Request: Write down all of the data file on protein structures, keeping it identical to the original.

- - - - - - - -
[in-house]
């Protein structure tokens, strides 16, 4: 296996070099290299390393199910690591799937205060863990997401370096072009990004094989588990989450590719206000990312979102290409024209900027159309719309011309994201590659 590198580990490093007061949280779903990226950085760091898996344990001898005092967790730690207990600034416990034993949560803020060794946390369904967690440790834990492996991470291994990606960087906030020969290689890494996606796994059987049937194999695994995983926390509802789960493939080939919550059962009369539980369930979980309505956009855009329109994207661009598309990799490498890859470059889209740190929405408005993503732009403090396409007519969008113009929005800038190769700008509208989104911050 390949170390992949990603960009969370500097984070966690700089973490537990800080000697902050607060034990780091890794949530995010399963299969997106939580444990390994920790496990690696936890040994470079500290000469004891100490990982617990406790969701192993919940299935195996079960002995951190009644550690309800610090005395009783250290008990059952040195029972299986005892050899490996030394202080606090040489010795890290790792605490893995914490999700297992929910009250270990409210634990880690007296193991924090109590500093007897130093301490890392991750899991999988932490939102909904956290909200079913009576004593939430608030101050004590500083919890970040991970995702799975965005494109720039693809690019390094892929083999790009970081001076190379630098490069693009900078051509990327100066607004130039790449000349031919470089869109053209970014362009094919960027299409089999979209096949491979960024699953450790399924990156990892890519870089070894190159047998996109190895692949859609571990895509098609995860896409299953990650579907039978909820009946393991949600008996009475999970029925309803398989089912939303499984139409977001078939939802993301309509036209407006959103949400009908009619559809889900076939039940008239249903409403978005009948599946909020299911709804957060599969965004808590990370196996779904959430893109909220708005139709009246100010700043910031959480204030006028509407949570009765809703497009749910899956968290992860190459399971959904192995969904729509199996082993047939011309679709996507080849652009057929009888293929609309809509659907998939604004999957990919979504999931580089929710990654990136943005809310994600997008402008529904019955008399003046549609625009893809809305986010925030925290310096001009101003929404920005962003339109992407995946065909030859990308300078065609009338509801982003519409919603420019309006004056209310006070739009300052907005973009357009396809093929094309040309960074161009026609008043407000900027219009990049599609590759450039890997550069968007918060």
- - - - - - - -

[in-house]
């Protein structure tokens, strides 16, 4: 296996070099290299390393199910690591799937205060863990997401370096072009990004094989588990989450590719206000990312979102290409024209900027159309719309011309994201590659 590198580990490093007061949280779903990226950085760091898996344990001898005092967790730690207990600034416990034993949560803020060794946390369904967690440790834990492996991470291994990606960087906030020969290689890494996606796994059987049937194999695994995983926390509802789960493939080939919550059962009369539980369930979980309505956009855009329109994207661009598309990799490498890859470059889209740190929405408005993503732009403090396409007519969008113009929005800038190769700008509208989104911050 390949170390992949990603960009969370500097984070966690700089973490537990800080000697902050607060034990780091890794949530995010399963299969997106939580444990390994920790496990690696936890040994470079500290000469004891100490990982617990406790969701192993919940299935195996079960002995951190009644550690309800610090005395009783250290008990059952040195029972299986005892050899490996030394202080606090040489010795890290790792605490893995914490999700297992929910009250270990409210634990880690007296193991924090109590500093007897130093301490890392991750899991999988932490939102909904956290909200079913009576004593939430608030101050004590500083919890970040991970995702799975965005494109720039693809690019390094892929083999790009970081001076190379630098490069693009900078051509990327100066607004130039790449000349031919470089869109053209970014362009094919960027299409089999979209096949491979960024699953450790399924990156990892890519870089070894190159047998996109190895692949859609571990895509098609995860896409299953990650579907039978909820009946393991949600008996009475999970029925309803398989089912939303499984139409977001078939939802993301309509036209407006959103949400009908009619559809889900076939039940008239249903409403978005009948599946909020299911709804957060599969965004808590990370196996779904959430893109909220708005139709009246100010700043910031959480204030006028509407949570009765809703497009749910899956968290992860190459399971959904192995969904729509199996082993047939011309679709996507080849652009057929009888293929609309809509659907998939604004999957990919979504999931580089929710990654990136943005809310994600997008402008529904019955008399003046549609625009893809809305986010925030925290310096001009101003929404920005962003339109992407995946065909030859990308300078065609009338509801982003519409919603420019309006004056209310006070739009300052907005973009357009396809093929094309040309960074161009026609008043407000900027219009990049599609590759450039890997550069968007918060």